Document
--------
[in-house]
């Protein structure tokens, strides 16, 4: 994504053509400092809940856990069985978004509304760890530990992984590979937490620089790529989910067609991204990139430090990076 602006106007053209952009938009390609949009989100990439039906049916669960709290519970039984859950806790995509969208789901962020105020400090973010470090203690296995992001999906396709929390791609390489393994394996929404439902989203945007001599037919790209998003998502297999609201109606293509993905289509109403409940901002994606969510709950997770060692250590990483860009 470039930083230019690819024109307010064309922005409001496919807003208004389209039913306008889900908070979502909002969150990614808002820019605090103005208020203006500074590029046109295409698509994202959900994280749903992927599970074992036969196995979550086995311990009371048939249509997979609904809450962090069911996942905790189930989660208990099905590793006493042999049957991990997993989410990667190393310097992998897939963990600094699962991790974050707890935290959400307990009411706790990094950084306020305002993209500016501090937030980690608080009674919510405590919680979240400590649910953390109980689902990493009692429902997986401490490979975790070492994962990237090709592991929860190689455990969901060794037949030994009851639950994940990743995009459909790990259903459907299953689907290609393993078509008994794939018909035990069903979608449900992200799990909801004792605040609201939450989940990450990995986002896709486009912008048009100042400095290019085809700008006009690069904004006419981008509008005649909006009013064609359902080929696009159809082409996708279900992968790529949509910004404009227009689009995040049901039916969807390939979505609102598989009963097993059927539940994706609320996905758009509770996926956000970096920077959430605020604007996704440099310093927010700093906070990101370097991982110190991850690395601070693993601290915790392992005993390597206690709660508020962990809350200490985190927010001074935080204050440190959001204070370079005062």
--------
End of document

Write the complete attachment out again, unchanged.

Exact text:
[in-house]
């Protein structure tokens, strides 16, 4: 994504053509400092809940856990069985978004509304760890530990992984590979937490620089790529989910067609991204990139430090990076 602006106007053209952009938009390609949009989100990439039906049916669960709290519970039984859950806790995509969208789901962020105020400090973010470090203690296995992001999906396709929390791609390489393994394996929404439902989203945007001599037919790209998003998502297999609201109606293509993905289509109403409940901002994606969510709950997770060692250590990483860009 470039930083230019690819024109307010064309922005409001496919807003208004389209039913306008889900908070979502909002969150990614808002820019605090103005208020203006500074590029046109295409698509994202959900994280749903992927599970074992036969196995979550086995311990009371048939249509997979609904809450962090069911996942905790189930989660208990099905590793006493042999049957991990997993989410990667190393310097992998897939963990600094699962991790974050707890935290959400307990009411706790990094950084306020305002993209500016501090937030980690608080009674919510405590919680979240400590649910953390109980689902990493009692429902997986401490490979975790070492994962990237090709592991929860190689455990969901060794037949030994009851639950994940990743995009459909790990259903459907299953689907290609393993078509008994794939018909035990069903979608449900992200799990909801004792605040609201939450989940990450990995986002896709486009912008048009100042400095290019085809700008006009690069904004006419981008509008005649909006009013064609359902080929696009159809082409996708279900992968790529949509910004404009227009689009995040049901039916969807390939979505609102598989009963097993059927539940994706609320996905758009509770996926956000970096920077959430605020604007996704440099310093927010700093906070990101370097991982110190991850690395601070693993601290915790392992005993390597206690709660508020962990809350200490985190927010001074935080204050440190959001204070370079005062």